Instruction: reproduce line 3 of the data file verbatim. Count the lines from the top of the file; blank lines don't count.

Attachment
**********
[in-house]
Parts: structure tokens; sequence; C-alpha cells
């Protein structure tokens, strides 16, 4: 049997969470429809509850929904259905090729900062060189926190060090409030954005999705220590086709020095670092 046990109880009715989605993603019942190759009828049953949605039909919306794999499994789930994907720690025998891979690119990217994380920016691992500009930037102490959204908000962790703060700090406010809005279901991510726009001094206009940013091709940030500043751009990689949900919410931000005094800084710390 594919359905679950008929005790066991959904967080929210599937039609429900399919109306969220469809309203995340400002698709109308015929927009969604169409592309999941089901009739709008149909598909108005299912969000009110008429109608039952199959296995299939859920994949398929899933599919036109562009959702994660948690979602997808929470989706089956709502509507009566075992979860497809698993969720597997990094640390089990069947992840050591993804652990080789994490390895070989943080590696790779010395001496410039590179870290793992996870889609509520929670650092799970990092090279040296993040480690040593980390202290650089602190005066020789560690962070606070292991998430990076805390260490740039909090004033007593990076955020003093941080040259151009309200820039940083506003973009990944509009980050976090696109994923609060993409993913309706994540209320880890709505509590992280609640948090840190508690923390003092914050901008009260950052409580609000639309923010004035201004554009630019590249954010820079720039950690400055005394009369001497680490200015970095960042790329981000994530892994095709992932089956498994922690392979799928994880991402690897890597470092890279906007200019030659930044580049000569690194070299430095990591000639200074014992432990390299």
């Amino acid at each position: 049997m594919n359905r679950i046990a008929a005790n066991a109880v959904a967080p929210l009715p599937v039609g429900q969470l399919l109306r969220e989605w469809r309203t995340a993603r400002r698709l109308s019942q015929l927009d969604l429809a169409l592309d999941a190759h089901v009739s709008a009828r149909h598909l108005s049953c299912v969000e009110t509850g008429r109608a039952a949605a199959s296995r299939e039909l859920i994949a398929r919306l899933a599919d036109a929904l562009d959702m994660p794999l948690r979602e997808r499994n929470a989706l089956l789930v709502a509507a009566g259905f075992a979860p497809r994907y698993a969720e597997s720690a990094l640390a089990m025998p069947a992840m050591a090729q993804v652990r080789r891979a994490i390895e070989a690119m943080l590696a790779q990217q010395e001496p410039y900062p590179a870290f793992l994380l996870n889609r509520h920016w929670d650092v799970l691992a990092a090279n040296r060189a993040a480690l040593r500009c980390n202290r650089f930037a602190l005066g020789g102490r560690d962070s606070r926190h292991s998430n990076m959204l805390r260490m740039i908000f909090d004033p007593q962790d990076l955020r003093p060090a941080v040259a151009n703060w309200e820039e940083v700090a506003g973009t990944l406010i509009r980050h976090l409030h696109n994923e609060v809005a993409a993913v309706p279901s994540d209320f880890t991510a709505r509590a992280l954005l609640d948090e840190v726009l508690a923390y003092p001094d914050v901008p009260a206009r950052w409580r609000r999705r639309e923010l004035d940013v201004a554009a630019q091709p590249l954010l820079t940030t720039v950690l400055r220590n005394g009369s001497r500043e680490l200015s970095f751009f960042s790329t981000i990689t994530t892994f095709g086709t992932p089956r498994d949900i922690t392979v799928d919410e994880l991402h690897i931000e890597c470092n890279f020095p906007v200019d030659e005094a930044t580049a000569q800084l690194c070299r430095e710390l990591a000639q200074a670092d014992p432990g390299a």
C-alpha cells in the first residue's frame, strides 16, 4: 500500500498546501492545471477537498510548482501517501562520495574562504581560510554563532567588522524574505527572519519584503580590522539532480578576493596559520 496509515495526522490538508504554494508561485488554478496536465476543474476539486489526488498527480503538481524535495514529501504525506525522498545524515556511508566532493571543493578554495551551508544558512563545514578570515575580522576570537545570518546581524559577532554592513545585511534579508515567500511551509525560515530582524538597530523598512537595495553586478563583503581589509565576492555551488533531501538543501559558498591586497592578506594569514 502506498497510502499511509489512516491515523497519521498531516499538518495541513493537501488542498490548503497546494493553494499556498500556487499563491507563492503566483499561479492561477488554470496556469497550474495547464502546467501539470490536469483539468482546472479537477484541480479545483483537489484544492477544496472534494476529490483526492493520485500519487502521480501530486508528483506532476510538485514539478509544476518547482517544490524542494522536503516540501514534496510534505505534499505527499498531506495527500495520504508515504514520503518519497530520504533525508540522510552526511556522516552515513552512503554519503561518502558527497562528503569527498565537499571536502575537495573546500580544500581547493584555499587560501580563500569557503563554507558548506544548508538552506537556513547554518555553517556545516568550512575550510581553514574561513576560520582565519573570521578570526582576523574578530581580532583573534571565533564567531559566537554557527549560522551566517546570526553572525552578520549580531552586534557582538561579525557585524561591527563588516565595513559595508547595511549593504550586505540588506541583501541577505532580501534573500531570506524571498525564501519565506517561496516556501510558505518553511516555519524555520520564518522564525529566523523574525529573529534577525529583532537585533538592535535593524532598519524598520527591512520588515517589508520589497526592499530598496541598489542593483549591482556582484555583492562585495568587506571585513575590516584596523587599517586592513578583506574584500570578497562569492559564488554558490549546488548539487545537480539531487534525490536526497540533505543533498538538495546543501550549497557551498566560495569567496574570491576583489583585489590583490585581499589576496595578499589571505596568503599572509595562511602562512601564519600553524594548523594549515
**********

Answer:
């Protein structure tokens, strides 16, 4: 049997969470429809509850929904259905090729900062060189926190060090409030954005999705220590086709020095670092 046990109880009715989605993603019942190759009828049953949605039909919306794999499994789930994907720690025998891979690119990217994380920016691992500009930037102490959204908000962790703060700090406010809005279901991510726009001094206009940013091709940030500043751009990689949900919410931000005094800084710390 594919359905679950008929005790066991959904967080929210599937039609429900399919109306969220469809309203995340400002698709109308015929927009969604169409592309999941089901009739709008149909598909108005299912969000009110008429109608039952199959296995299939859920994949398929899933599919036109562009959702994660948690979602997808929470989706089956709502509507009566075992979860497809698993969720597997990094640390089990069947992840050591993804652990080789994490390895070989943080590696790779010395001496410039590179870290793992996870889609509520929670650092799970990092090279040296993040480690040593980390202290650089602190005066020789560690962070606070292991998430990076805390260490740039909090004033007593990076955020003093941080040259151009309200820039940083506003973009990944509009980050976090696109994923609060993409993913309706994540209320880890709505509590992280609640948090840190508690923390003092914050901008009260950052409580609000639309923010004035201004554009630019590249954010820079720039950690400055005394009369001497680490200015970095960042790329981000994530892994095709992932089956498994922690392979799928994880991402690897890597470092890279906007200019030659930044580049000569690194070299430095990591000639200074014992432990390299």